Hugo Córdova Quero, Ph.D., Latin American queer theologian, was born in 1969 in Argentina near the Andes wine country. His family had been Protestants for four generations, with clergy on both sides of his family. His great-grandparents had converted to the Pentecostal Methodist Church when it split from the Methodist Church in 1909. Hugo’s parents divorced, and he was raised with his mother’s family. They moved to Buenos Aires in 1975, where his grandfather was a pastor. The Pentecostal Methodist maintained an episcopal leadership, so the bishop was an influential and revered faith leader.
At that time, Argentina provided refuge for Christians from Chile who fled the totalitarian regime there. The Buenos Aires church was multicultural, with refugees from several countries. On March 24, 1976, the Argentine military staged a coup d’etat. Growing up under a military dictatorship marked Hugo’s life deeply. He recalls that their bishop was called before military leaders for interrogation regularly. Fearing the bishop could be imprisoned at these sessions, the congregation and pastors gathered to pray for his safe return every week in Hugo’s living room. Although he was too young to fully comprehend the grave risks, Hugo remembers running to the bus stop next to his home to hug the bishop upon his return. Military police were stationed outside their church, in passageways, and outside restrooms. Given these unsafe times, Hugo reflects that participating in worship was an act of faith and courage. Fear was pervasive during this period as many persons were arrested or disappeared. It is estimated that 30,000 persons were killed between 1976 and 1983 under military rule. Faith kept Hugo’s family and the growing congregations together during these difficult times.
Hugo’s elementary education was under military rule. He attended an evangelical school that was about 35 miles from his home. Although there were Roman Catholic schools nearby, his family wanted him educated in an evangelical tradition. Because of the dangers of traveling to and from school, a family member traveled with him to school and back home every day.
Hugo’s mother was studying for a university degree and working in a lab, so his grandmother was his primary caretaker. She was understandably protective and did not allow him to play outside the home. Therefore, he spent these years at home reading sci-fi books and listening to jazz and classical music. His family did encourage a breadth of knowledge, including languages. He recalls reading books in his grandfather’s library. As a child and a teenager, he read theology and church history extensively, cultivating his passion for what would become his expertise. It was his grandfather who gave him a set of science encyclopedias for his eighth birthday, where he learned about the theory of evolution.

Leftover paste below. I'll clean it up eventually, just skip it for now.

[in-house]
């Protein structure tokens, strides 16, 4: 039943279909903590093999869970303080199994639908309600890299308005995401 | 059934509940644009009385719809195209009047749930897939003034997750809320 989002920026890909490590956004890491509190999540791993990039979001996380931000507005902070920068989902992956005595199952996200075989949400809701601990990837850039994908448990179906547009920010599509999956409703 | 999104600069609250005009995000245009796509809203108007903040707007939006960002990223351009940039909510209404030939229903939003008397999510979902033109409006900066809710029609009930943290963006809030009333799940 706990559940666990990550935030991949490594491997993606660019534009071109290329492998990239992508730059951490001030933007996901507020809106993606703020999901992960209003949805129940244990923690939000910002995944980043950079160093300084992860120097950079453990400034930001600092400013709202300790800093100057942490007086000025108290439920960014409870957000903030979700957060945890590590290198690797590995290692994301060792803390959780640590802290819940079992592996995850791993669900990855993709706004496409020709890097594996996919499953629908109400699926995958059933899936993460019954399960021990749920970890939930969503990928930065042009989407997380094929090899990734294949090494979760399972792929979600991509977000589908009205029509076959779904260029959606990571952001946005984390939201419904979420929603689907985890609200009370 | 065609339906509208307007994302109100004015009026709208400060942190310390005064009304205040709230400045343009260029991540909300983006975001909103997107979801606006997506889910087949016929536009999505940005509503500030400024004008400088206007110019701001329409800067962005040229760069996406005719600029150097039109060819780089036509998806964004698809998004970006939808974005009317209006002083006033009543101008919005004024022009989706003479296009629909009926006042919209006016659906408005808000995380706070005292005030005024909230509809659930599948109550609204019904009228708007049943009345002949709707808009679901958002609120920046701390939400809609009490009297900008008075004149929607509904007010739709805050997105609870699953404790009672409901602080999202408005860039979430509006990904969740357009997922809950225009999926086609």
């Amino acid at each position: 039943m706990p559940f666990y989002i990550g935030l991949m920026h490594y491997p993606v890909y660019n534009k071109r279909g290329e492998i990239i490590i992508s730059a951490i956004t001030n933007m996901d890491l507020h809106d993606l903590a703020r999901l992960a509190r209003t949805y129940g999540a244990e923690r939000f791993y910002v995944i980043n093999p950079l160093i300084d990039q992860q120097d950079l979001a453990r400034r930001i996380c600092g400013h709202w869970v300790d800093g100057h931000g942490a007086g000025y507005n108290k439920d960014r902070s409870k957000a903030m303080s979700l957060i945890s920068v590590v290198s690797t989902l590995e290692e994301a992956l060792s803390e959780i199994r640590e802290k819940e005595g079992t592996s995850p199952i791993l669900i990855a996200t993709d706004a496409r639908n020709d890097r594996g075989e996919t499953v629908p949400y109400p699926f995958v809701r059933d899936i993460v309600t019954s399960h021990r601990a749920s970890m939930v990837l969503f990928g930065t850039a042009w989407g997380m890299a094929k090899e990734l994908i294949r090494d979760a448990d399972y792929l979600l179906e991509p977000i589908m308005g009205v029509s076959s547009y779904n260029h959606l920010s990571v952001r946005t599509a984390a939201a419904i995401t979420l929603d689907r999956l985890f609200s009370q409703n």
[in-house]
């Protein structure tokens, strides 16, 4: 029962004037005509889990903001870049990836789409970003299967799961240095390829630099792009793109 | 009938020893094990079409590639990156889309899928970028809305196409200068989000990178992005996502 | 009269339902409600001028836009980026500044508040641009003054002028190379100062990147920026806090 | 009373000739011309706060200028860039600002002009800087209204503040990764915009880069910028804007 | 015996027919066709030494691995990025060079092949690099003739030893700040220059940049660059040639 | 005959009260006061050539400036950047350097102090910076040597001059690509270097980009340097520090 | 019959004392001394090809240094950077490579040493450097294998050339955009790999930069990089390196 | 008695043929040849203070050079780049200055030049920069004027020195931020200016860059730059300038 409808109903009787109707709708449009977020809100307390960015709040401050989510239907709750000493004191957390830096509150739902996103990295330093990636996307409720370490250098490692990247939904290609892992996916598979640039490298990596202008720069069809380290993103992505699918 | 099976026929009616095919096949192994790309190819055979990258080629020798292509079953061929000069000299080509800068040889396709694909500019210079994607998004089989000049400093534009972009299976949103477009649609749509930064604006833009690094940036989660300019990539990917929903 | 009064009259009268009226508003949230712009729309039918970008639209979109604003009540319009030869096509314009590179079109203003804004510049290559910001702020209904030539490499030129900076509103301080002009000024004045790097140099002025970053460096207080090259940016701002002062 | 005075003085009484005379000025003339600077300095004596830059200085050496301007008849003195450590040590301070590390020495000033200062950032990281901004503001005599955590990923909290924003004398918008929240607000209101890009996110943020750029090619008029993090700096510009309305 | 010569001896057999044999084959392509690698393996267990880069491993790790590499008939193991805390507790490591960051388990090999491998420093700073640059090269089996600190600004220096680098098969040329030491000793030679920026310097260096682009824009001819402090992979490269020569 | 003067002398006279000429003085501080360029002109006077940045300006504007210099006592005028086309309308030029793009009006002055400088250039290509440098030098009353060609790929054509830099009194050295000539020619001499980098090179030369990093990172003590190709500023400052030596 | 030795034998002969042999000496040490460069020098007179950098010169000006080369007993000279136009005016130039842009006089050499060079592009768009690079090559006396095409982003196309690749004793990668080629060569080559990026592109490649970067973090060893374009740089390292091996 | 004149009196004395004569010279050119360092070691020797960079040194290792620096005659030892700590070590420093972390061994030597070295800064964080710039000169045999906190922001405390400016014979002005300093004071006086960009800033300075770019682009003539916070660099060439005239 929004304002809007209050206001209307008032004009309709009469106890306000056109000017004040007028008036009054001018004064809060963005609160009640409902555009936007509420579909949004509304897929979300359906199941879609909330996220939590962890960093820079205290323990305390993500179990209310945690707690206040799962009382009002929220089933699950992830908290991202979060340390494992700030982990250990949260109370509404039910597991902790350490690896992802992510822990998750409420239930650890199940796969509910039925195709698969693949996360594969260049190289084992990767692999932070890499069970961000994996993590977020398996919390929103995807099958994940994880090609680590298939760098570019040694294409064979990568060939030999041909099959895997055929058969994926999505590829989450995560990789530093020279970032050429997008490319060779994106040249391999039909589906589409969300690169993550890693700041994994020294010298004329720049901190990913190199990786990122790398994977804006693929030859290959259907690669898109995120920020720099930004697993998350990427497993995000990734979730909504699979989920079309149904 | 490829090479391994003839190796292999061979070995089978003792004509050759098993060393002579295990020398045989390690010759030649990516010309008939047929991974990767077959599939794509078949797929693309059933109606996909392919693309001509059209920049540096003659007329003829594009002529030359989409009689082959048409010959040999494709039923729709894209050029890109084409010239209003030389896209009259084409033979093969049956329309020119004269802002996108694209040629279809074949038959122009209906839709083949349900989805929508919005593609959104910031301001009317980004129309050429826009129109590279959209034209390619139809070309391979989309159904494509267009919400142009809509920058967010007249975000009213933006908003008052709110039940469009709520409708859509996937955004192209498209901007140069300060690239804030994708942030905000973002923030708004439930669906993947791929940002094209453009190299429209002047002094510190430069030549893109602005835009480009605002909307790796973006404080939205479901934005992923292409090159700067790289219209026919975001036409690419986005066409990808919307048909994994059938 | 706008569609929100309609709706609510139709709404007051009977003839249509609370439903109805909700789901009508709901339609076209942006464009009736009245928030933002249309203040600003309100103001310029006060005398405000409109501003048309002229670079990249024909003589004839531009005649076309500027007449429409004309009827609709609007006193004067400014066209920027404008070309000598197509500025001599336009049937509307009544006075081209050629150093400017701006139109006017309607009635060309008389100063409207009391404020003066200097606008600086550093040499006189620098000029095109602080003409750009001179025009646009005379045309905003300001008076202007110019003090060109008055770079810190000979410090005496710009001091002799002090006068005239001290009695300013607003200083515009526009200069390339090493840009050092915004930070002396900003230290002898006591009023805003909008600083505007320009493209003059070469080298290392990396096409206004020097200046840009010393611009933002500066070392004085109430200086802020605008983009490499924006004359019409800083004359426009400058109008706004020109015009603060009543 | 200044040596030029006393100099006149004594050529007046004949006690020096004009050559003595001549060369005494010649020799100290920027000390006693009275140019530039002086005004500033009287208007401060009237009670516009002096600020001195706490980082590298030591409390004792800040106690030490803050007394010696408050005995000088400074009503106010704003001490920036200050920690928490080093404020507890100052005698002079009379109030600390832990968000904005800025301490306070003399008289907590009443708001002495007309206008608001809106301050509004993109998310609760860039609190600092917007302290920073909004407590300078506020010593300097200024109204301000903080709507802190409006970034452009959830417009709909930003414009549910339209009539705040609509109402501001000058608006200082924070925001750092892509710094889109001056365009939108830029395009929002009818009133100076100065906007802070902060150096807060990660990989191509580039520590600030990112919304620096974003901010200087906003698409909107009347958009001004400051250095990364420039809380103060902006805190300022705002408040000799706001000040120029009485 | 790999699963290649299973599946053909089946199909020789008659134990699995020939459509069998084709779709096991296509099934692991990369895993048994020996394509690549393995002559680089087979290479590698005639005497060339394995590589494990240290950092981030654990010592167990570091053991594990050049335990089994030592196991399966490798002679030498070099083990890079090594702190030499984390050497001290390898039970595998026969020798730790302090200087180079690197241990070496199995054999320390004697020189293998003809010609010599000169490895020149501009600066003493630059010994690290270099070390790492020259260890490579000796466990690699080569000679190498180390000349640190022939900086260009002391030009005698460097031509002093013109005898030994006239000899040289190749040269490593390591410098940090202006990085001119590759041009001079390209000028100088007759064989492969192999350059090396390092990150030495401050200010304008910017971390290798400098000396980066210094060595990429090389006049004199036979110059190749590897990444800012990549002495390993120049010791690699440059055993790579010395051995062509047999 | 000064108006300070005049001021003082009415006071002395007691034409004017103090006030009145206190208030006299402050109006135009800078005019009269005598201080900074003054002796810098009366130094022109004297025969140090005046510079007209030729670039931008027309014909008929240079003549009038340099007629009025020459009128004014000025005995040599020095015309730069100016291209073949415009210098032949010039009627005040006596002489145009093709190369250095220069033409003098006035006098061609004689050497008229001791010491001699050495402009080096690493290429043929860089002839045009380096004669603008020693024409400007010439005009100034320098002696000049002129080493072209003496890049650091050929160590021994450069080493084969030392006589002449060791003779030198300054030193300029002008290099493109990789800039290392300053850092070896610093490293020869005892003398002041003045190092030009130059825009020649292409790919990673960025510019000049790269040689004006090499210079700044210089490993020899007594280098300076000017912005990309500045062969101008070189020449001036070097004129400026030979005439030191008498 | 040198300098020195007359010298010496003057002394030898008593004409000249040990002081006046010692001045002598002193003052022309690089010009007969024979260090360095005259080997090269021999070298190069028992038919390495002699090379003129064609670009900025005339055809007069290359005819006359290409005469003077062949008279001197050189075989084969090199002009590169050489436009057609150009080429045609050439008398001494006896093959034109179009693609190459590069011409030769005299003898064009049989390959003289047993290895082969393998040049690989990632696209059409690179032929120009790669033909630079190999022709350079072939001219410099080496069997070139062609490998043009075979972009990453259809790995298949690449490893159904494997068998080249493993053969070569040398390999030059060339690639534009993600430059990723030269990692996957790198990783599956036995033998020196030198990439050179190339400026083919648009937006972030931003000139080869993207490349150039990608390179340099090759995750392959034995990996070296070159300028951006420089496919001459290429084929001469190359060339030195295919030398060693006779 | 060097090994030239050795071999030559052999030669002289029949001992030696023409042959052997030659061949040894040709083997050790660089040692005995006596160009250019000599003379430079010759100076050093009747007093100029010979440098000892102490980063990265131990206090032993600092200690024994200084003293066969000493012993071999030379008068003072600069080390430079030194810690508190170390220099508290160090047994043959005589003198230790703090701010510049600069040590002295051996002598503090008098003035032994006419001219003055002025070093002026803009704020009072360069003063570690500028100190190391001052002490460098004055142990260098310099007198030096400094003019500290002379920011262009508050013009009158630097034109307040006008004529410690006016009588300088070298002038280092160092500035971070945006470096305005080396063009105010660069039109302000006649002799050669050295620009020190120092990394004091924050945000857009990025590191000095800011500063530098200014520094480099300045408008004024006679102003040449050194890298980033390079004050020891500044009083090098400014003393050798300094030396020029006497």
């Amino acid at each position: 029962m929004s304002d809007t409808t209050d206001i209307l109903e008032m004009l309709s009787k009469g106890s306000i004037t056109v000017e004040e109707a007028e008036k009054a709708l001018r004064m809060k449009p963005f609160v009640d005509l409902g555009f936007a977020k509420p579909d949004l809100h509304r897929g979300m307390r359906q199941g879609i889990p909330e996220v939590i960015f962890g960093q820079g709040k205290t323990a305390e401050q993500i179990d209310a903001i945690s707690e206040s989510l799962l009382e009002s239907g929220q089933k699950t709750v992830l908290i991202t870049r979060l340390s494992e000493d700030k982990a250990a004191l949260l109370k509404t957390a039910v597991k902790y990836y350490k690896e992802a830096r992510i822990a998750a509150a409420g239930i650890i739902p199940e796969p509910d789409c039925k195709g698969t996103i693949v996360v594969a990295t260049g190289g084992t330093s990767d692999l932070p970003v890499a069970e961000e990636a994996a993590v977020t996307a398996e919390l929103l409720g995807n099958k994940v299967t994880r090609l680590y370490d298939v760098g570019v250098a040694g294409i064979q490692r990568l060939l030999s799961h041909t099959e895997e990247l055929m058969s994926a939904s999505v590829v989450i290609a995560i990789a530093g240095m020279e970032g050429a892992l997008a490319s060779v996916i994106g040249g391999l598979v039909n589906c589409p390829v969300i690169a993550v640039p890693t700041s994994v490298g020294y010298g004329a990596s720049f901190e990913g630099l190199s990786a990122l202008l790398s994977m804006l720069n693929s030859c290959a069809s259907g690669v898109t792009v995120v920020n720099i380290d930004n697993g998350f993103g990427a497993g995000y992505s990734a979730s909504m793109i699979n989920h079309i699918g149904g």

When Hugo was 12 years old, he graduated and entered high school. He decided he did not want to go to another church-affiliated school, so he enrolled in a nearby bilingual private school—German and Spanish. In Argentina, high school is expected to prepare students for a vocation. Hugo chose education as the focus of his study. He read Paulo Friere’s Pedagogy of the Oppressed. He also read for fun writings by Michel Foucault without knowing at the time that they would become foundational to his later academic work. It was also during this time that he experienced a call to be a minister. He felt this conviction strongly; however, his family was not pleased because they knew the difficulties and challenges of being a pastor.
Two other events during his first year of high school also deeply affected Hugo’s life. First, Argentina returned to democratic rule. Secondly, he fell in love for the first time—with another boy of the same age at church. This was a new experience for him—to spend time and talk with someone with whom he formed a deep bond. The relationship lasted eight years. Because such a bond was unacceptable in the church, his boyfriend left the church at age 16. At age 17, Hugo came out to his bishop, who did not reject and excommunicate him but instead prayed with him for God’s guidance. At age 18, he became the youngest deacon in the church. However, the pastors and deacons were increasingly condemnatory of his gay identity and relationship. Hugo found the situation increasingly untenable, so at age 19, he left the church that had nurtured him throughout his life.
He remembers waking up at three o’clock in the morning with panic not knowing what would happen to his soul after leaving the church. The Pentecostal faith had been so deeply ingrained in this being that Hugo found himself very troubled about his salvation. He became involved in a Protestant church. He started studying law at university, but that was not satisfying. With the encouragement of the local community, he began studying theology at the ecumenical seminary ISEDET, in Buenos Aires in 1993. Hugo’s study was enriched by a faulty there that included several well-known religious thinkers of that day: José Míguez Bonino, José Severino Croatto, Pablo Sosa, and Alberto Ricciardi, among others. Two life-changing experiences during his seminary years were: reading Strangers and Friends: A New Exploration of Homosexuality and the Bible by Michael Vasey and a course with Lambert Schuuman on the Apostles’ Creed, which deeply helped him rethink his beliefs.